On Friday night, more than 500 people had jammed into a gallery in San Miguel de Allende, Mexico, to assess 25 of Donny Johnson’s small, intense works. There was sangria, as well as big bowls of M&M’s. By evening’s end, six of the postcard paintings had sold, for $500 each.
“They are made with these chocolate pigments,” said Adolfo Caballero, an owner of the gallery. “He has really created a new kind of technique, because he doesn’t have access to conventional materials.”
Most prison art, the kind created in crafts classes and sold in gift shops, tends toward kitsch and caricature. But there are no classes or art supplies where Mr. Johnson is held, and his powerful, largely abstract paintings are something different. They reflect the sensory deprivation and diminished depth perception of someone held in a windowless cell for almost two decades.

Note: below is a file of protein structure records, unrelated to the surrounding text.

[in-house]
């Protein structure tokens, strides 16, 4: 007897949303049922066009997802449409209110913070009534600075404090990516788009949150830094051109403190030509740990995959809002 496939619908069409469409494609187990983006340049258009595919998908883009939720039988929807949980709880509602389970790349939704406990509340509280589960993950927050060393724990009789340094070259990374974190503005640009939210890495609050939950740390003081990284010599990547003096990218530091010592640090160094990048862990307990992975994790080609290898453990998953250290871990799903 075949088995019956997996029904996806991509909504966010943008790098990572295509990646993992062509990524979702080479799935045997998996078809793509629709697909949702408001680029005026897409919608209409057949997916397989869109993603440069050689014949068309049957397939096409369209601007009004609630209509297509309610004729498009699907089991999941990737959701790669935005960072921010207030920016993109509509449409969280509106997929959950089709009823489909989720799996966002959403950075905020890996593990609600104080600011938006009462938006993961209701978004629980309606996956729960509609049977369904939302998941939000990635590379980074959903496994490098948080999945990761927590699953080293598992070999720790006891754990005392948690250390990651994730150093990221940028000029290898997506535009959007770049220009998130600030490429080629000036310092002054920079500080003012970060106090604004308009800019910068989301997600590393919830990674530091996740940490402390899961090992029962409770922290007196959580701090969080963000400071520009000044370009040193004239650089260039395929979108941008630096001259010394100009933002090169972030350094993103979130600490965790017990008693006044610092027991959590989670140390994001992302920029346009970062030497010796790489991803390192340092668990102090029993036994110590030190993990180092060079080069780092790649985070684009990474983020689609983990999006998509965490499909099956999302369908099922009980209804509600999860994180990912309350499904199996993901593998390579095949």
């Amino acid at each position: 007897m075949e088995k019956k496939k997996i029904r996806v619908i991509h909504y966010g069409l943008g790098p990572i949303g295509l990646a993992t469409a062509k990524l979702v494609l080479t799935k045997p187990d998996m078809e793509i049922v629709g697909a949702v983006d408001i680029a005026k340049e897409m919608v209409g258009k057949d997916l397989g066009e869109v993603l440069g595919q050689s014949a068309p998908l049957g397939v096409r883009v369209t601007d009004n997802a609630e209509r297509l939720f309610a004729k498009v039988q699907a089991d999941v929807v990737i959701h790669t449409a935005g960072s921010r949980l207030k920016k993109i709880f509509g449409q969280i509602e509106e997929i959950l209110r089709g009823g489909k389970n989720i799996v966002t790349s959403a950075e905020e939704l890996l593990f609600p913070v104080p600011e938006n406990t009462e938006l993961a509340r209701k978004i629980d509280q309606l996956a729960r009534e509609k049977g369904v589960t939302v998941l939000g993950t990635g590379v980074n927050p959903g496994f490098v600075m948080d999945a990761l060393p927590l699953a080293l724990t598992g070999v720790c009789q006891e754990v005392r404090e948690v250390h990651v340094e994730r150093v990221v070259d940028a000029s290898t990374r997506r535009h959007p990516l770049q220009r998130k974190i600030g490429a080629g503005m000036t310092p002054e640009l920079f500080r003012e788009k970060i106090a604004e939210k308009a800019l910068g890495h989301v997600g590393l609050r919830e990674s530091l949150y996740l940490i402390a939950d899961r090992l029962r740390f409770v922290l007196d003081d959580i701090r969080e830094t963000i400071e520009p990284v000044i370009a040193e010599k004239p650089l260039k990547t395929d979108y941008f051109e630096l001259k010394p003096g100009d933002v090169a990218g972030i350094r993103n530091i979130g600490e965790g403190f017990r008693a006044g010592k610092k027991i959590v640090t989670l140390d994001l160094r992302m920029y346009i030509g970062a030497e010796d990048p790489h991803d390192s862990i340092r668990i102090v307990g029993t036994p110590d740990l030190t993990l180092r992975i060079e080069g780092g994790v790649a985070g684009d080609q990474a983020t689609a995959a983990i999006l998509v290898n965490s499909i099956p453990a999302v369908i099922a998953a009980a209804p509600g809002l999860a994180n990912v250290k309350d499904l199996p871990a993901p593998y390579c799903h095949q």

They pulse, some artists on the outside say, with memory and longing and madness. Others are less impressed, saying the works are interesting examples of human ingenuity but fall short of real artistic achievement.
Mr. Johnson, 46, has something of the middle-aged biker about him, with long slicked-back hair, unfortunate tattoos, a growing paunch and an unruly beard that puts one in mind of ZZ Top or a garden gnome.
He was in a changeable mood on Saturday, eager to hear about the opening but also aware that it was, in the scheme of his life and future, a small thing. He spoke with easygoing and sometimes lighthearted candor, punctuated with wariness and flashes of despair. He declined to discuss the details of his crimes, though he admitted to a past attraction to drugs and violence.